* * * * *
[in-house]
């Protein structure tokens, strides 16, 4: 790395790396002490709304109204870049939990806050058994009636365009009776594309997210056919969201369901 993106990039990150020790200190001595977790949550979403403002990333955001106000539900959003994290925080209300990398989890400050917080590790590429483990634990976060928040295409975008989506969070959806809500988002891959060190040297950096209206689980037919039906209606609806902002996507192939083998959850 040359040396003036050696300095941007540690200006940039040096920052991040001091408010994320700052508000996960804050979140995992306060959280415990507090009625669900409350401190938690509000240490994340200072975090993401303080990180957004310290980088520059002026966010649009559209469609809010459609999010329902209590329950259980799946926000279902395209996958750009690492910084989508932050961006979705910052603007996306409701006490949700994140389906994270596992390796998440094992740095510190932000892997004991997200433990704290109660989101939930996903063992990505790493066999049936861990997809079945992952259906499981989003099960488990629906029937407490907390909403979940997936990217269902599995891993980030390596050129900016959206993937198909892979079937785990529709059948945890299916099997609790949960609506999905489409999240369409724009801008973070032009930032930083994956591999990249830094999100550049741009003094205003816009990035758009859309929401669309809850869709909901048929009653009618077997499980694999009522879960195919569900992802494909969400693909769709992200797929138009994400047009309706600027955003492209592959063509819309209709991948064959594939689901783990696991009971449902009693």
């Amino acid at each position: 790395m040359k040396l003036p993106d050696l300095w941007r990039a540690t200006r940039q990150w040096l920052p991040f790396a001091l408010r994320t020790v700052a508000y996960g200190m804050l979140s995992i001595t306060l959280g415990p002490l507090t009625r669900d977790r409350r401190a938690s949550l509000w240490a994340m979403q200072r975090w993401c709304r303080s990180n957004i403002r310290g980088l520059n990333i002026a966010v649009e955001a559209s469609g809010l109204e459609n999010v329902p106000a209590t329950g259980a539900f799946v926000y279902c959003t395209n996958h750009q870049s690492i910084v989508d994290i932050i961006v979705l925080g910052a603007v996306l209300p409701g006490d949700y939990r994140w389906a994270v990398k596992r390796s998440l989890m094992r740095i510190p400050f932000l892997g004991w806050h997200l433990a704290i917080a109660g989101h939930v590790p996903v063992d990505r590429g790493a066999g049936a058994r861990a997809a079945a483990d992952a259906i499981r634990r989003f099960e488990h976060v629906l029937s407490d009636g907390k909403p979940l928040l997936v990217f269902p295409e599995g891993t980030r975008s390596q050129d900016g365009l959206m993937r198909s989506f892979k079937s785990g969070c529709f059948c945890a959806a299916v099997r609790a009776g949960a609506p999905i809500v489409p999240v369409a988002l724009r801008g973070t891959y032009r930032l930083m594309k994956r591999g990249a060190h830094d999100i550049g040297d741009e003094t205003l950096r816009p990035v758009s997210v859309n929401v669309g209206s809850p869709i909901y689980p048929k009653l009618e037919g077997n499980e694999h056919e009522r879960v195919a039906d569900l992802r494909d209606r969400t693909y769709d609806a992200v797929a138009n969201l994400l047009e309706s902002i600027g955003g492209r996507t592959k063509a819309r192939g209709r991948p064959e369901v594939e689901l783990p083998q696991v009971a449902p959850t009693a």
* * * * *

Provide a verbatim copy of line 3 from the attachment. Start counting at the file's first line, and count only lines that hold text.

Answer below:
């Amino acid at each position: 790395m040359k040396l003036p993106d050696l300095w941007r990039a540690t200006r940039q990150w040096l920052p991040f790396a001091l408010r994320t020790v700052a508000y996960g200190m804050l979140s995992i001595t306060l959280g415990p002490l507090t009625r669900d977790r409350r401190a938690s949550l509000w240490a994340m979403q200072r975090w993401c709304r303080s990180n957004i403002r310290g980088l520059n990333i002026a966010v649009e955001a559209s469609g809010l109204e459609n999010v329902p106000a209590t329950g259980a539900f799946v926000y279902c959003t395209n996958h750009q870049s690492i910084v989508d994290i932050i961006v979705l925080g910052a603007v996306l209300p409701g006490d949700y939990r994140w389906a994270v990398k596992r390796s998440l989890m094992r740095i510190p400050f932000l892997g004991w806050h997200l433990a704290i917080a109660g989101h939930v590790p996903v063992d990505r590429g790493a066999g049936a058994r861990a997809a079945a483990d992952a259906i499981r634990r989003f099960e488990h976060v629906l029937s407490d009636g907390k909403p979940l928040l997936v990217f269902p295409e599995g891993t980030r975008s390596q050129d900016g365009l959206m993937r198909s989506f892979k079937s785990g969070c529709f059948c945890a959806a299916v099997r609790a009776g949960a609506p999905i809500v489409p999240v369409a988002l724009r801008g973070t891959y032009r930032l930083m594309k994956r591999g990249a060190h830094d999100i550049g040297d741009e003094t205003l950096r816009p990035v758009s997210v859309n929401v669309g209206s809850p869709i909901y689980p048929k009653l009618e037919g077997n499980e694999h056919e009522r879960v195919a039906d569900l992802r494909d209606r969400t693909y769709d609806a992200v797929a138009n969201l994400l047009e309706s902002i600027g955003g492209r996507t592959k063509a819309r192939g209709r991948p064959e369901v594939e689901l783990p083998q696991v009971a449902p959850t009693a």